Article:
Up-Selling and Cross-Selling:
The Fastest Way to Increase Profits
If you've never heard about up-selling and cross-selling, it's not because you've never experienced them.
At a restaurant have you ever been asked, "Would you like cheese with that? It's only fifty cents more." You've just been presented an upsell.
Or have you ever shopped on Amazon? Do you recall the display that appeared below the description of the item that you shopped for? The display probably read something like this: "Others who have bought this product also bought …", followed by a picture of related items.
If you're shopping for a camera, the pictures may include tripods and electronic flashes. If you've searched for a printer, the pictures may depict scanners or computer monitors. This technique is a cross-sell.
Up-Sell and Cross-Sell Techniques
An up-sell occurs when a customer "buys more of the same." A waitress who persuades you buy fries with your hamburger is making an up-sell. So, too, is the car dealer who offers premium upgrades at a discounted price.
Cross-sells involve purchasing an item in an altogether different category from the product that you are prepared to purchase. The two categories are connected, however, because someone who wants an item in the first category probably needs products in the second one.
When I buy potted plants at my local nursery, they always ask, "Do you need potting soil to go with your new plants?" Potting soil and potted plants are two entirely different product categories. But there's a high probability that a person who buys plants also needs potting soil.
Any well-designed sales strategy includes a purposeful design to facilitate up-sells and cross-sells. These sales tactics routinely raise profits significantly. A ten percent increase is not uncommon, and in some businesses the added profitability can be several times that amount.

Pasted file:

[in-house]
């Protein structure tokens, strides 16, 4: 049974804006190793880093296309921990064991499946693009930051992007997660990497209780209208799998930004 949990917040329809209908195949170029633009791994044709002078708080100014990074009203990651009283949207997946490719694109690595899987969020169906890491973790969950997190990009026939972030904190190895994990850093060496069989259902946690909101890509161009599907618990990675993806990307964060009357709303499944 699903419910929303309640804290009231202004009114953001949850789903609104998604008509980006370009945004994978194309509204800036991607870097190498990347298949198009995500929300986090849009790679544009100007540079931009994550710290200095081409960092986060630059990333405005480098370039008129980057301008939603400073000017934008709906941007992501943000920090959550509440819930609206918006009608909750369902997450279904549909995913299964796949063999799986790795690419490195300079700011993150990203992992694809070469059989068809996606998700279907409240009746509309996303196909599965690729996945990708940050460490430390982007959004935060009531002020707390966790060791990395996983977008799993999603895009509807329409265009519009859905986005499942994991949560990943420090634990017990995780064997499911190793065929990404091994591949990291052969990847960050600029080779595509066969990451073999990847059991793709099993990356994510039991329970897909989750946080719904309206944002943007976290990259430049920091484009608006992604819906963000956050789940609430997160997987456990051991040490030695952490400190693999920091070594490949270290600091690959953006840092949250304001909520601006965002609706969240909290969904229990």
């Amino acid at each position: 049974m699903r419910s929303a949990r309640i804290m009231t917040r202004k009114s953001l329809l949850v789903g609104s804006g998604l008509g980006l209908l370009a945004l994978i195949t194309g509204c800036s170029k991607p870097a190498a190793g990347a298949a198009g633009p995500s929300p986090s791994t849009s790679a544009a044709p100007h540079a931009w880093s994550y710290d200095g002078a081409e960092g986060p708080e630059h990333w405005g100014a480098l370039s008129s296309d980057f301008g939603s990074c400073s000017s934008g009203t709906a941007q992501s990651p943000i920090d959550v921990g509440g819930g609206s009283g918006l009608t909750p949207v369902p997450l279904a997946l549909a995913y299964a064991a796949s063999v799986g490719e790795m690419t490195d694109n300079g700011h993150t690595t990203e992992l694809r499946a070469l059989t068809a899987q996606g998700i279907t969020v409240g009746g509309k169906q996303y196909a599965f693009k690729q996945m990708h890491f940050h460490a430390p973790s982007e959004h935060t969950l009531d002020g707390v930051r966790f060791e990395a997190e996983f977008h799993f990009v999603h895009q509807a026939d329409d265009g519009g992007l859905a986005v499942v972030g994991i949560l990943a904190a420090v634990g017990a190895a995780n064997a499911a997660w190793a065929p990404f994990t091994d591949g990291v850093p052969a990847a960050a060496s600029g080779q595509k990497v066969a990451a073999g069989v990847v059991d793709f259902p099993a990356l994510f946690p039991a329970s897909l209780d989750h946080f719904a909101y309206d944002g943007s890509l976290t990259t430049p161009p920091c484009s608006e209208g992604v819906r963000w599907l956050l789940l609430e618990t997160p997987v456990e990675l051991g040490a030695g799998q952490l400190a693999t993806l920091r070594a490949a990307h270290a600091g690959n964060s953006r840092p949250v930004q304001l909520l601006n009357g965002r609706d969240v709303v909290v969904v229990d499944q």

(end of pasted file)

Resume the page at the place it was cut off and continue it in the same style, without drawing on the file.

Catching Customers in a Mood to Buy
Three basic principles govern the use of up-sells and cross-sells. The first is to put an offer before a customer while the customer is still in a mood to buy. We've all told a store clerk, "No, I don't need any help. I'm just looking." In other words, we're not currently in what marketers call a "buying state" of mind.
Once you make a decision to purchase, however, you've already demonstrated that you like the store's merchandise and trust the business to give you a fair price. Therefore, you're more receptive than normal to an offer to sell you something else of value.
For example, there's a major shoe store near my home. Behind the checkout stand are displays of shoe polish, shoe laces, and shoe trees, along with a host of other shoe-care products. It's all but guaranteed that as the clerk is processing the sale, he or she will make a gesture to the display and ask, "Do you need shoe polish or maybe shoe strings for another pair of shoes?"